NEAR ASHLAND, Ore. – Hand crews and bulldozers sift through ash and burning logs under clear skies at Parker Mountain. The stormy weather has already come and gone, and within a few hours it’s already onto mop-up duty.
The 7-10 acre fire, just north of the main body of the Oregon Gulch fire, is one of a small handful of distractions forcing some teams off the fire and onto babysitting duty.
“We’ll still have resources out here checking this until there’s no chance of escape,” said Division Supervisor EJ Bunzendahl.
Despite Monday night’s storms, the Oregon Gulch fire didn’t grow at all – staying steady at 36,568 acres. Now lines are in place on all sides of the fire, with active flames limited to the southeastern front.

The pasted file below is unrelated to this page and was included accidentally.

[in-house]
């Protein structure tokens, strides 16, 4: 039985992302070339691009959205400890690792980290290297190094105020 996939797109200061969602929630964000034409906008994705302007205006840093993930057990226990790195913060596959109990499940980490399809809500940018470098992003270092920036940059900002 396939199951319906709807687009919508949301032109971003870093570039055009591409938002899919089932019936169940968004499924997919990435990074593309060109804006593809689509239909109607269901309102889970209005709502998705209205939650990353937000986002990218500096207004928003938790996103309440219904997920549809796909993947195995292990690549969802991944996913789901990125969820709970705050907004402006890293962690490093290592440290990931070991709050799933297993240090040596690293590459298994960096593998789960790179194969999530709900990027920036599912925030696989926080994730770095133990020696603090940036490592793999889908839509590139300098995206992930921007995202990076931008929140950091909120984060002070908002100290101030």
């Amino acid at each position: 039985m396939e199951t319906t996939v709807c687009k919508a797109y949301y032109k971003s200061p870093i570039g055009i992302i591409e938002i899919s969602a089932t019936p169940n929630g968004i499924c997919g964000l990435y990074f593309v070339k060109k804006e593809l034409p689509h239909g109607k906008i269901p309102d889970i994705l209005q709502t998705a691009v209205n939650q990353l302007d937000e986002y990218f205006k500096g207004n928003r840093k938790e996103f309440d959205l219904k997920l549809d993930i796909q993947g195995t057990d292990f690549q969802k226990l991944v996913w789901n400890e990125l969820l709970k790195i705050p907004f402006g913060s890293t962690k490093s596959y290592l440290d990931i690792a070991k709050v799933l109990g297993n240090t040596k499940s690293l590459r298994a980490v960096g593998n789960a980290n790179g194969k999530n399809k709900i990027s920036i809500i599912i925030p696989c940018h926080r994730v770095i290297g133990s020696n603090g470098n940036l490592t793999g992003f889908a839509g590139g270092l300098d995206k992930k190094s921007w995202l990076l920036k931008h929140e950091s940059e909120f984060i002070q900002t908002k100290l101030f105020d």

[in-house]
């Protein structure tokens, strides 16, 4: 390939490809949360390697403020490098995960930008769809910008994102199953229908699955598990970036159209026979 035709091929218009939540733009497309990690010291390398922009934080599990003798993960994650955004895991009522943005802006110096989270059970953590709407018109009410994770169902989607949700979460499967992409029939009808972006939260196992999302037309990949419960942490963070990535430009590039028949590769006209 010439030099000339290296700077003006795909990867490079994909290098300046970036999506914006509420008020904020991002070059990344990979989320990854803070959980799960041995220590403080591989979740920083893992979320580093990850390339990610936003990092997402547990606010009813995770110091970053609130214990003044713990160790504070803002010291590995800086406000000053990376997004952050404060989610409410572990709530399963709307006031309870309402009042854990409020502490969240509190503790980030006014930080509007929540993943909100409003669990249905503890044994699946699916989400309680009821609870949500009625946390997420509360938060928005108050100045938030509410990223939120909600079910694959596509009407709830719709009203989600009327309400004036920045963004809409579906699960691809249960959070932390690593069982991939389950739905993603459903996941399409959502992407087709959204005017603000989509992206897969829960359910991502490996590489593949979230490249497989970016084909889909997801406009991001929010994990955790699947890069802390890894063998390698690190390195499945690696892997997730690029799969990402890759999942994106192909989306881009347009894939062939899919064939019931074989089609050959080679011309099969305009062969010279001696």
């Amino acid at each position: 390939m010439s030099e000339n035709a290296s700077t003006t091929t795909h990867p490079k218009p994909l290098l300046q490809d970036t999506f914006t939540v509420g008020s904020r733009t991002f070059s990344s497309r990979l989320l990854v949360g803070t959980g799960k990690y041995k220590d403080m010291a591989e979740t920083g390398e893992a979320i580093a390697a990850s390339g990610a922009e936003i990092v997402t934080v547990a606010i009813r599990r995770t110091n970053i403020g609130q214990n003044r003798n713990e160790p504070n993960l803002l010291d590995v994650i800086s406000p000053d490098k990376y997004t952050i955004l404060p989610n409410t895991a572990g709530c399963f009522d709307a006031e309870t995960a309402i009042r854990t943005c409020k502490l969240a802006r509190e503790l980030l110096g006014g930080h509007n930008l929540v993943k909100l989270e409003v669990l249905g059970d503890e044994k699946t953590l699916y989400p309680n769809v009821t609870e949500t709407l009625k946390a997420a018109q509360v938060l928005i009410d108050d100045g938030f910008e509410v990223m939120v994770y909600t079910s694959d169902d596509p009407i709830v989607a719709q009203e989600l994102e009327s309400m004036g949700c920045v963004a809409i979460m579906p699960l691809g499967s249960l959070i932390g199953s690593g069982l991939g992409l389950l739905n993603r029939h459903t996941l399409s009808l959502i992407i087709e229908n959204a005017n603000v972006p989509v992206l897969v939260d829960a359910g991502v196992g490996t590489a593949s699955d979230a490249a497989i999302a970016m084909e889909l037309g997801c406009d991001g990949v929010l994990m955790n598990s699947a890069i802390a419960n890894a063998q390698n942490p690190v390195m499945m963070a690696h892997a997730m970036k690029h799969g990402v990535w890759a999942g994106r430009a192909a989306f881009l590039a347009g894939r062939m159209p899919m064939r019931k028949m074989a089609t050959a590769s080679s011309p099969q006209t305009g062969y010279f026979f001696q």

“We had a big day a couple days ago when the weather gave us a break,” said Deputy Incident Commander Link Smith. “We don’t have a complete hold on it, not complete comfort, but feeling way better every day.”
But with that hope comes some lingering concern.
Erratic afternoon winds have become the norm, and continued risk of spotty storms could mean more diversions and poor visibility.
“We haven’t reduced our staffing one bit here, right now we’re out there strengthening control lines,” said Smith.
Fire officials say the Oregon Gulch fire is completely lined as of Tuesday afternoon.